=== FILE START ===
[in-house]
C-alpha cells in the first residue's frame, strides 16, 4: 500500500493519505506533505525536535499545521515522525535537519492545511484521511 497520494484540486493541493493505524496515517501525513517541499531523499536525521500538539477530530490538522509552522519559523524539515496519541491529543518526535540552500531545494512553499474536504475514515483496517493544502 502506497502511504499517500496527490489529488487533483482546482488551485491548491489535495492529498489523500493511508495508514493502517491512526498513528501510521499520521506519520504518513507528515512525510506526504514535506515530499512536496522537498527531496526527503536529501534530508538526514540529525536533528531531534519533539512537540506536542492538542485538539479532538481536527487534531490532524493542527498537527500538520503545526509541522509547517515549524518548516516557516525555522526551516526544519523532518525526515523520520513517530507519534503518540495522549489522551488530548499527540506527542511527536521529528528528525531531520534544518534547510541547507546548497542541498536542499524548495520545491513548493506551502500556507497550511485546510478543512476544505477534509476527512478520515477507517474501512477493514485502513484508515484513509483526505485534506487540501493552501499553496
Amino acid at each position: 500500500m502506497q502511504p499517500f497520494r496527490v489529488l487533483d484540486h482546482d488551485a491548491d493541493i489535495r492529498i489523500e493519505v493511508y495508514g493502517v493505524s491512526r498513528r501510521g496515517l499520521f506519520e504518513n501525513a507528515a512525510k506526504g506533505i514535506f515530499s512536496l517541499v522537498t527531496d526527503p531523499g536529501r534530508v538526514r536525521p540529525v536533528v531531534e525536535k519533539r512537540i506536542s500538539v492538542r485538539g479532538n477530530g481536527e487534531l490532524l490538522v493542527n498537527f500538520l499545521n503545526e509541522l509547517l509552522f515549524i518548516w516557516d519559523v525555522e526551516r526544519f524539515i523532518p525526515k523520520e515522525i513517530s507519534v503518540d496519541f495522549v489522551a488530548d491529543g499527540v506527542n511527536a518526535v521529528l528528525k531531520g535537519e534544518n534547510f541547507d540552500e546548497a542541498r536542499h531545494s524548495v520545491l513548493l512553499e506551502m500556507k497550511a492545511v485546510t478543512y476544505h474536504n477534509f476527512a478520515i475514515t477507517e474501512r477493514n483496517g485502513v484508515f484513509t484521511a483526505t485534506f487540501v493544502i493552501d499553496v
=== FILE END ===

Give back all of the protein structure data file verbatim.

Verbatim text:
[in-house]
C-alpha cells in the first residue's frame, strides 16, 4: 500500500493519505506533505525536535499545521515522525535537519492545511484521511 497520494484540486493541493493505524496515517501525513517541499531523499536525521500538539477530530490538522509552522519559523524539515496519541491529543518526535540552500531545494512553499474536504475514515483496517493544502 502506497502511504499517500496527490489529488487533483482546482488551485491548491489535495492529498489523500493511508495508514493502517491512526498513528501510521499520521506519520504518513507528515512525510506526504514535506515530499512536496522537498527531496526527503536529501534530508538526514540529525536533528531531534519533539512537540506536542492538542485538539479532538481536527487534531490532524493542527498537527500538520503545526509541522509547517515549524518548516516557516525555522526551516526544519523532518525526515523520520513517530507519534503518540495522549489522551488530548499527540506527542511527536521529528528528525531531520534544518534547510541547507546548497542541498536542499524548495520545491513548493506551502500556507497550511485546510478543512476544505477534509476527512478520515477507517474501512477493514485502513484508515484513509483526505485534506487540501493552501499553496
Amino acid at each position: 500500500m502506497q502511504p499517500f497520494r496527490v489529488l487533483d484540486h482546482d488551485a491548491d493541493i489535495r492529498i489523500e493519505v493511508y495508514g493502517v493505524s491512526r498513528r501510521g496515517l499520521f506519520e504518513n501525513a507528515a512525510k506526504g506533505i514535506f515530499s512536496l517541499v522537498t527531496d526527503p531523499g536529501r534530508v538526514r536525521p540529525v536533528v531531534e525536535k519533539r512537540i506536542s500538539v492538542r485538539g479532538n477530530g481536527e487534531l490532524l490538522v493542527n498537527f500538520l499545521n503545526e509541522l509547517l509552522f515549524i518548516w516557516d519559523v525555522e526551516r526544519f524539515i523532518p525526515k523520520e515522525i513517530s507519534v503518540d496519541f495522549v489522551a488530548d491529543g499527540v506527542n511527536a518526535v521529528l528528525k531531520g535537519e534544518n534547510f541547507d540552500e546548497a542541498r536542499h531545494s524548495v520545491l513548493l512553499e506551502m500556507k497550511a492545511v485546510t478543512y476544505h474536504n477534509f476527512a478520515i475514515t477507517e474501512r477493514n483496517g485502513v484508515f484513509t484521511a483526505t485534506f487540501v493544502i493552501d499553496v